Is BlackRock sustainable investment direction ‘watershed’ finance moment?

As climate change takes hold, finance is due for a ‘fundamental reshaping'.
15 January 2020 | 6 Shares

A climate strike outside BlackRock offices in 2019. Source: AFP

Your organizations’ approach to sustainability could play a crucial role in its ability to attract future investment.

That’s if precedents are set by BlackRock’s latest decision, at least.

With nearly $7 trillion in client assets, the world’s largest asset manager has announced it is putting sustainability at the heart of its investment decisions.

In a letter to corporate CEOs, BlackRock chairman and CEO Larry Fink said that climate change has become a “defining factor” in companies’ long-term prospects.

“Last September, when millions of people took to the streets to demand action on climate change, many of them emphasized the significant and lasting impact that it will have on economic growth and prosperity– a risk that markets to date have been slower to reflect.

“But awareness is rapidly changing, and I believe we are on the edge of a fundamental reshaping of finance,” Fink said.

Climate change and its socioeconomic impact, he said, is “almost invariably” the top issue BlackRock’s clients raise, and it is driving investors to reassess core assumptions about modern finance.

“Will cities, for example, be able to afford their infrastructure needs as climate risk reshapes the market for municipal bonds?

“What will happen to the 30-year mortgage– a key building block of finance– if lenders can’t estimate the impact of climate risk over such a long timeline, and if there is no viable market for flood or fire insurance in impacted areas?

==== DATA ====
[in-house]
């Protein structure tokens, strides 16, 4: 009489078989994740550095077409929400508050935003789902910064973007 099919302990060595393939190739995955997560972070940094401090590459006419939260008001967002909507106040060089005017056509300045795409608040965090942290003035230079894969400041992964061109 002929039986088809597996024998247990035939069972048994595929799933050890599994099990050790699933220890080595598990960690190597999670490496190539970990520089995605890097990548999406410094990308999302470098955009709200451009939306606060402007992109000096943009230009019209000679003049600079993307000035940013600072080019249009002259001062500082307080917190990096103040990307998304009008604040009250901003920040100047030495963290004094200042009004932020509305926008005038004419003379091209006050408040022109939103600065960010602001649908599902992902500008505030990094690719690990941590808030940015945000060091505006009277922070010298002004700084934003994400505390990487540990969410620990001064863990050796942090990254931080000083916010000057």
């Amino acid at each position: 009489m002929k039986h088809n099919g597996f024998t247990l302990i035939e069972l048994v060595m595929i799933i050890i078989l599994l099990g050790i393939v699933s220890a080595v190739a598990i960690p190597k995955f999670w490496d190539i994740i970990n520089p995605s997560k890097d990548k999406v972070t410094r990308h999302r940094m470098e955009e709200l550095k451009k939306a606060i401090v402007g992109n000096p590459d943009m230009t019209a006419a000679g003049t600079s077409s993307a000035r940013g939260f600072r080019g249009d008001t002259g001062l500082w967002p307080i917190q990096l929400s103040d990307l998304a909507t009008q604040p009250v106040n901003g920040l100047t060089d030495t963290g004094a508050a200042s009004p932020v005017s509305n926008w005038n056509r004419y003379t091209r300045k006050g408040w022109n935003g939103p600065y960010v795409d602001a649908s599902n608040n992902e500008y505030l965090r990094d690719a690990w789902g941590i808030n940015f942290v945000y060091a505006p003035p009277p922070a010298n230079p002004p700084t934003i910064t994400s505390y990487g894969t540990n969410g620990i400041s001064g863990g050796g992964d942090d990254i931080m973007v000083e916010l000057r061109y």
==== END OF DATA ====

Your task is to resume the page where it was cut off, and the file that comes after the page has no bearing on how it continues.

“How can we model economic growth if emerging markets see their productivity decline due to extreme heat and other climate impacts?”

Sustainable investing is, therefore, the strongest foundation for client portfolios going forward and, accordingly, the asset manager will begin exiting certain investments that “present high sustainability-related risk”, such as thermal coal producers.

“We are in the process of removing from our discretionary active investment portfolios the public securities (both debt and equity) of companies that generate more than 25 percent of their revenues from thermal coal production, which we aim to accomplish by the middle of 2020,” wrote the chairman.

“Our investment conviction is that sustainability- and climate-integrated portfolios can provide better risk-adjusted returns to investors,” Fink wrote.

New York Times called the move “watershed” and said it would put pressure on other asset managers, such as Vanguard and JPMorgan, to make similar changes to their investment strategy.

The commitment is an apparent turnaround of the investment giant, which has faced past criticism for not taking concrete action on climate change.

As noted by GreenBiz, the firm was ranked 43rd among 48 asset managers in a green investment league table last year, having backed just one in 10 climate-related proposals from shareholders.

Former US vice-president Al Gore has been among critics, stating last month that major asset managers such as BlackRock have been shown to be “full of greenwash”.